A good few years ago now I remember enjoying this Vineyard song:
You are the sovereign I Am,
Your name is holy
You are the pure spotless Lamb,
Your name is holy…
You are the Almighty One,
Your name is holy
You are the Christ, God’s own Son,
Your name is holy
In Your name, there is mercy for sin
There is safety within, in Your holy name
In Your name, there is strength to remain
To stand in spite of pain, in Your holy name
I remember too enjoying it all the more after a terms worth of study in the book of Exodus, as the reality of just who the sovereign I am demonstrates himself to be in history came home. I came across the following quote which I must have first read at a similar time, but wrote down some time later, just before beginning my PhD work. It is from a lesser known Puritan writer and is one to allow to sink deep into your soul, especially if, like me, you are prone to forgetting where your identity comes from and is secured by:
The Lord, the Lord, a God merciful and gracious, slow to anger and abounding in steadfast love and faithfulness, keeping steadfast love for thousands, forgiving iniquity and transgression and sin, but who will by no means clear the guilty.
“Well, you say, but though God is able to help me, I fear that God is not willing to help me, and therefore I am discouraged.
But be of good comfort, says the Lord, for my name is Merciful, and therefore I am willing to help you.
But you say, though the Lord is willing to help me, yet I am a poor unworthy creature and have nothing at all to move God to help me.
Yet be of good comfort, for the Lord says again, My name is Gracious. I do not show mercy because you are good, but because I am good.
Oh, you say, but I have been sinning a long time, ten, twenty, thirty, forty, fifty years. If I had come to you long ago, I might have had mercy. But I have been sinning a long time, and therefore I fear there is no mercy for me.
Yet, says the Lord, be of good comfort, for my name is Slow to anger.
Oh, you say, but I have sinned extremely, so many sins that I am never able to reckon up and to humble myself for them, I have broken all my promises to God and all the vows I made to him, and therefore I am discouraged.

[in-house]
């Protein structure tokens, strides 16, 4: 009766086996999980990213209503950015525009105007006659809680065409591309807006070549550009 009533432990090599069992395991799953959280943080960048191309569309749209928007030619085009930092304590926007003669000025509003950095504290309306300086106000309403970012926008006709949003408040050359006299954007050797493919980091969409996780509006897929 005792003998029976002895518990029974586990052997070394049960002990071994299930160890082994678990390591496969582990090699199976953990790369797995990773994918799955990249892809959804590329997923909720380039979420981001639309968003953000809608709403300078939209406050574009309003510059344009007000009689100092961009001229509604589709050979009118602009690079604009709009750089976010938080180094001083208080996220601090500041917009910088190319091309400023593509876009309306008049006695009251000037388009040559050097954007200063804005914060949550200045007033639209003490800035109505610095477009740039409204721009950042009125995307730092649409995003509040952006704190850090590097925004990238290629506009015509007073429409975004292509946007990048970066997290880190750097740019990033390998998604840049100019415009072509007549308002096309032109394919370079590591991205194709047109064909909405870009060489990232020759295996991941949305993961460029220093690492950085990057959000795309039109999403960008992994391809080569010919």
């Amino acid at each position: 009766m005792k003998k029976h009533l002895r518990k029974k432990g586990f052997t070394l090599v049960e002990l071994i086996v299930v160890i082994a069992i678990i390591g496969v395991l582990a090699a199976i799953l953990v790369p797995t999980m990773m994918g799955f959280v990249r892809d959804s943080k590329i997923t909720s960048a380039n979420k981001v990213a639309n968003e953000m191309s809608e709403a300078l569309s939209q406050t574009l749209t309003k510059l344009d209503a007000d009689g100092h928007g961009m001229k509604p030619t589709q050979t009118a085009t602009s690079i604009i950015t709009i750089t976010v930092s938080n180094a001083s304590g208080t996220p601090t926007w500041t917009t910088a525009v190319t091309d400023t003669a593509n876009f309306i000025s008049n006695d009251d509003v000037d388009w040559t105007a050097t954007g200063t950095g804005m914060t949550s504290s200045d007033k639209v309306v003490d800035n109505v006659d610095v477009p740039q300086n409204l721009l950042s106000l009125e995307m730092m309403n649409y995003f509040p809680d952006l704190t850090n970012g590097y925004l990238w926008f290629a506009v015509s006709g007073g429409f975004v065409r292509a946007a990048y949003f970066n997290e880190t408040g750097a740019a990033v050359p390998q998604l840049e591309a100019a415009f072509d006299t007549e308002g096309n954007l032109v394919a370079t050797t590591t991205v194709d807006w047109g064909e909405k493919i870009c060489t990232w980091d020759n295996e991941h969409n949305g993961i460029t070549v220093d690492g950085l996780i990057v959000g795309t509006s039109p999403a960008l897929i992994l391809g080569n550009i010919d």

Yet, says he, be of good comfort, for I am abounding in steadfast love and faithfulness. Are you abundant in sin? I am abundant in steadfast love. Have you broken faith with me? Yet I am abundant in faithfulness also.
Oh, but though the Lord is all this to his chosen ones like David, Abraham and Moses, yet I fear the Lord will not be this to me.
Yes, says the Lord, keeping steadfast love for thousands. I have not spent all my mercy on David or on Abraham or on Paul or on Peter, but I keep mercy for thousands.
Oh, but my sins still recoil on me. I am the greatest sinner in the world, for I have sinned all kinds of sin. I fear there is no hope for me.
Yet, says the Lord, be not discouraged, for I forgive iniquity and transgression and sin, even all kinds of sin. This is my name forever.
Oh, but I am afraid to lay hold on this promise, for I think this is a doctrine of license. Do not say that, says the Lord, who will by no means clear the guilty.
But if there is ever a poor, drooping, fearing, trembling soul that desires to know my name, here, says the Lord, is my name by which I will be known forever.
The name of God quiets the heart against all discouragements.”
William Bridge, A Lifting Up For The Downcast (London, 1961), pages 270-272. Slightly edited